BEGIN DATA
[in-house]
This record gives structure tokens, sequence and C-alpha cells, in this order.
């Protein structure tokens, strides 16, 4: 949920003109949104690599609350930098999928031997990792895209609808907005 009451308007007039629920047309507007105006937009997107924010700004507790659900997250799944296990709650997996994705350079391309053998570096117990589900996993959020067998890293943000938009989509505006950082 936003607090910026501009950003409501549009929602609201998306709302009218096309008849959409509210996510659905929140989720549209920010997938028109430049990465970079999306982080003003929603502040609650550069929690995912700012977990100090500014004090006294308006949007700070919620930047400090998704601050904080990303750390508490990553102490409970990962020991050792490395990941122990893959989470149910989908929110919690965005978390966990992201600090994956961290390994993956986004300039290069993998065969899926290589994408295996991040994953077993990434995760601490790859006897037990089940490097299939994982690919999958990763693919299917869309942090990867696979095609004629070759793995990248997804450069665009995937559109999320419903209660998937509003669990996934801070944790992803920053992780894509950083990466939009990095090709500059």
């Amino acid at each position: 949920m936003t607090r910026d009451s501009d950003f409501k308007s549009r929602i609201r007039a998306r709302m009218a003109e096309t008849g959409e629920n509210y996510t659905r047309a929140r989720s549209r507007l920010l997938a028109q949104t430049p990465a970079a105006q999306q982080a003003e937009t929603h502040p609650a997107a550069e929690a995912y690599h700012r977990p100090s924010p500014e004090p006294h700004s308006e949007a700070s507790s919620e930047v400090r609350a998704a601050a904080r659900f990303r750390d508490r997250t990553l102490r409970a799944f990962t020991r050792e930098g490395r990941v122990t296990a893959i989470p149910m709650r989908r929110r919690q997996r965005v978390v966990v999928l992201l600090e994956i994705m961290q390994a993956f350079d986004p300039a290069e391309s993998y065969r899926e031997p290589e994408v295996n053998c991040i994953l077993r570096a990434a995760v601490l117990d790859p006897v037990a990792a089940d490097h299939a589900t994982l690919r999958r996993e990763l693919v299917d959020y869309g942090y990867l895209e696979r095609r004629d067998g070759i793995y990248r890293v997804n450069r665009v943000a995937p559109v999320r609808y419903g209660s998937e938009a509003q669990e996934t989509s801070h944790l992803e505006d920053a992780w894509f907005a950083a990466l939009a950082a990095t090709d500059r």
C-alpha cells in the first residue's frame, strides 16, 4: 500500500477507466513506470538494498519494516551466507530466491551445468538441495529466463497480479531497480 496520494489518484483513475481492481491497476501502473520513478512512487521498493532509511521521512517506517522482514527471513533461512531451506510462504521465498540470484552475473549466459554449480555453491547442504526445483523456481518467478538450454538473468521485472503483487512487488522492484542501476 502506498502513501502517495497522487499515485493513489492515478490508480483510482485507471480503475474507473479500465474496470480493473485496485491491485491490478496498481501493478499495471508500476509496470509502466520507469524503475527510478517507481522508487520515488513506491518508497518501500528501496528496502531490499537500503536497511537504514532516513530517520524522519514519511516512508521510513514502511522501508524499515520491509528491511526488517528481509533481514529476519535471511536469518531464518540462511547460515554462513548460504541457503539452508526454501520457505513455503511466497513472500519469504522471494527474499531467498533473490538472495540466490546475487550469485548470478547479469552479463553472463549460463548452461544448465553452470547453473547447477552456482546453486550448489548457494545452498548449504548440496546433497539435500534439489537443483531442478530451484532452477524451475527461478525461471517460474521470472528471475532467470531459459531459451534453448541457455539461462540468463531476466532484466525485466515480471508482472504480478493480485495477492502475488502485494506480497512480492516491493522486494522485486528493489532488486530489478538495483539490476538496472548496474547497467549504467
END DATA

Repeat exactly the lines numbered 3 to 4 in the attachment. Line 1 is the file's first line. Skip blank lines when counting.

């Protein structure tokens, strides 16, 4: 949920003109949104690599609350930098999928031997990792895209609808907005 009451308007007039629920047309507007105006937009997107924010700004507790659900997250799944296990709650997996994705350079391309053998570096117990589900996993959020067998890293943000938009989509505006950082 936003607090910026501009950003409501549009929602609201998306709302009218096309008849959409509210996510659905929140989720549209920010997938028109430049990465970079999306982080003003929603502040609650550069929690995912700012977990100090500014004090006294308006949007700070919620930047400090998704601050904080990303750390508490990553102490409970990962020991050792490395990941122990893959989470149910989908929110919690965005978390966990992201600090994956961290390994993956986004300039290069993998065969899926290589994408295996991040994953077993990434995760601490790859006897037990089940490097299939994982690919999958990763693919299917869309942090990867696979095609004629070759793995990248997804450069665009995937559109999320419903209660998937509003669990996934801070944790992803920053992780894509950083990466939009990095090709500059």
């Amino acid at each position: 949920m936003t607090r910026d009451s501009d950003f409501k308007s549009r929602i609201r007039a998306r709302m009218a003109e096309t008849g959409e629920n509210y996510t659905r047309a929140r989720s549209r507007l920010l997938a028109q949104t430049p990465a970079a105006q999306q982080a003003e937009t929603h502040p609650a997107a550069e929690a995912y690599h700012r977990p100090s924010p500014e004090p006294h700004s308006e949007a700070s507790s919620e930047v400090r609350a998704a601050a904080r659900f990303r750390d508490r997250t990553l102490r409970a799944f990962t020991r050792e930098g490395r990941v122990t296990a893959i989470p149910m709650r989908r929110r919690q997996r965005v978390v966990v999928l992201l600090e994956i994705m961290q390994a993956f350079d986004p300039a290069e391309s993998y065969r899926e031997p290589e994408v295996n053998c991040i994953l077993r570096a990434a995760v601490l117990d790859p006897v037990a990792a089940d490097h299939a589900t994982l690919r999958r996993e990763l693919v299917d959020y869309g942090y990867l895209e696979r095609r004629d067998g070759i793995y990248r890293v997804n450069r665009v943000a995937p559109v999320r609808y419903g209660s998937e938009a509003q669990e996934t989509s801070h944790l992803e505006d920053a992780w894509f907005a950083a990466l939009a950082a990095t090709d500059r």